Rare Book Monthly

Articles - February - 2022 Issue

Was the Book that Sold at Auction for $3 Million 100 Times Overpriced?


The $3 million Dune (Christie's photo).

When the Rare Book Hub compiled a list of the Top 500 prices paid at auction for books and paper collectibles in 2021, there was a bit of a surprise in the Top 10. It was a book of artwork and the storyboard for Alejandro Jodorowsky's planned movie adaptation of Frank Herbert's Dune. It never came to pass but it's gained something of a cult following. Between that status and the neat artwork, perhaps it's not that surprising that it went for the astronomical price of $3 million. After all, at #8 on that list, it was sandwiched between a comic book and a baseball card. These days people spend millions of dollars on unexpected things.


What was particularly surprising about this lot was how far off Christie's was in estimating its value. They gave an estimated price range of just under $30,000-$40,000. That is quite an underestimate. Rarely does an item sell for 75-100 times the estimate. What happened here?


The sale took part November last, but only recently has the internet come abuzz with talk about this price. The comments have generally not been very kind toward the buyers. Evidently, many people think Christie's had it right. It was the buyers who grossly miscalculated.


While the Dune book is rare, it is not unique. There are around 10 copies out there. It has never brought prices anything like this before. They were more like the Christie's estimate. What were the buyers thinking?


It turns out they weren't doing a lot of thinking, but perhaps some dreaming and serious miscalculating. The buyer was atypical, something called Spice DAO. What is a DAO? It's a decentralized autonomous organization, if that helps. It's a whole bunch of anonymous people whose organization is on the blockchain. I don't understand any of this either, but they're out there like cryptocurrency. Spice raised its money via crowdfunding. It raised a whole lot since it was able to buy this item for a crazy price and still has lots left over to promote it. The members voted to purchase the Dune book at the Christie's auction, and evidently price was no object.


When Spice DAO originally explained its mission, it said “We believe the artwork and storyboard in Jodorowsky's legendary Dune adaptation is strongly in the public's interest, and we hope to raise funds for the purchase so it can be in the hands of crowdraisers, not private collectors, and then collectively pursue projects that help its preservation and increase its accessibility.” It then explained its specific goals as:


1. Preservation (e.g. through professional digitization; to the extent permitted by law).


2. Accessibility (e.g. through public viewings and digital lending; to the extent permitted by law).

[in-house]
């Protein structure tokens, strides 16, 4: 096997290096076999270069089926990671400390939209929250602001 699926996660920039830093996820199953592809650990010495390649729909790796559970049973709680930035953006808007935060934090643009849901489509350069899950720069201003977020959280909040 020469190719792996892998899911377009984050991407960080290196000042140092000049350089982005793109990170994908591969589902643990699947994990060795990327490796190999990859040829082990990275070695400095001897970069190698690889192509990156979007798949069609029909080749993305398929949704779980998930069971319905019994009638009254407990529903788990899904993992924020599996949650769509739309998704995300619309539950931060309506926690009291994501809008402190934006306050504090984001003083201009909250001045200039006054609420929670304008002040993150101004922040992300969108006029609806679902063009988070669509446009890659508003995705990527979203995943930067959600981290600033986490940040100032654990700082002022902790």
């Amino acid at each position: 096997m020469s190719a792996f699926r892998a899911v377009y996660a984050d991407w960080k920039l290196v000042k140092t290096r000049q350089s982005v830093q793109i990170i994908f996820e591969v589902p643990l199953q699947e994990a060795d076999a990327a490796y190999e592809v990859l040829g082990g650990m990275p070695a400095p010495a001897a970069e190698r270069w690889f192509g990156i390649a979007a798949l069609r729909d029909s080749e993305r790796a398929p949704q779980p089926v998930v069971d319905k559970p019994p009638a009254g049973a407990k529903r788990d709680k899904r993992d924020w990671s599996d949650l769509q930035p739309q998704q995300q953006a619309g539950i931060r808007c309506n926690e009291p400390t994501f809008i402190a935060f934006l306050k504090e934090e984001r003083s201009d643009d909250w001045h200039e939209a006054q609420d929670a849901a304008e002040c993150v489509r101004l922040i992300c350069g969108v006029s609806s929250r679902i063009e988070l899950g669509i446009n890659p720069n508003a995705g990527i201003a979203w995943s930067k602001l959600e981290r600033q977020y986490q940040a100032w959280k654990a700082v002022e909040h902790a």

3. Awareness (e.g. through events such as a panel with the artists represented in the manuscript).


After the purchase, they updated their goals to:


1. Make it public.


2. Produce an animated series based on it.


3. Support community projects.


They also talked about such things as selling NFTs of the artwork.


There's one detail Spice DAO appears to have misunderstood. They don't own the rights to the Dune movie adaptation. They bought a copy of a book, not the rights to it. It's the same thing as you buy in a bookstore. Buying a book does not give you the right to reprint it, make a movie from it, or anything else other than read and sell your one copy. Since there are other copies out there, they don't even have any leverage. There is already a copy posted online that anyone can view. The copyright holders still control the work and reportedly they have not been willing to sell that to Spice DAO.


It appears that in this crazy time of inflated prices for everything from bitcoins to baseball cards, these amateur investors got carried away by their own enthusiasm. They forgot to pay attention to even their own admonition - “to the extent permitted by law.” There is no “extent” permitted by law. Now it's time to read the legal fine print.


That does still leave one question unanswered that might still make us wonder if Spice DAO knows something after all. Who was the underbidder? Did they know something?

Posted On: 2022-02-01 20:06
User Name: mikefromco

The keys are: 1. Who was the underbidder? 2. When did bidder #3 drop-out? 3. Where the other NINE copies?

Posted On: 2022-02-14 11:11
User Name: bukowski

The cheque will bounce and the organizers of this scam will run off with all the money they received from their gullible investors.

Posted On: 2022-02-22 08:37
User Name: stampastampa

Exactly the same comments could have been made about all the bidders and underbidders, not just on this lot but also on the comic and the baseball card. The fact that they were not made seems to imply a bias against the winning bidder on just this lot.

Rare Book Monthly

  • <center><b>Swann Auction Galleries<br>View Our Record Breaking Results</b>
    <b>Swann:</b> Scott Joplin, <i>Treemonisha: Opera in Three Acts,</i> New York, 1911. Sold March 24 — $40,000.
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    <b>Swann:</b> William Shakespeare, <i>Comedies, Histories, and Tragedies. Published according to the true Originall Copies. The Second Impression,</i> London, 1632. Sold May 5 — $161,000.
    <center><b>Swann Auction Galleries<br>View Our Record Breaking Results</b>
    <b>Swann:</b> John Bachmann, <i>Panorama of the Seat of War,</i> New York, 1861-62. Sold June 23 — $35,000.
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    <b>Swann:</b> Elihu Vedder, <i>Simple Simon, His Book,</i> 1913. Sold June 9 — $12,350.
    <b>Swann:</b> Frederick Catherwood, <i>Views of Ancient Monuments in Central America, Chiapas and Yucatan,</i> London, 1844. Sold April 7 — $37,500.

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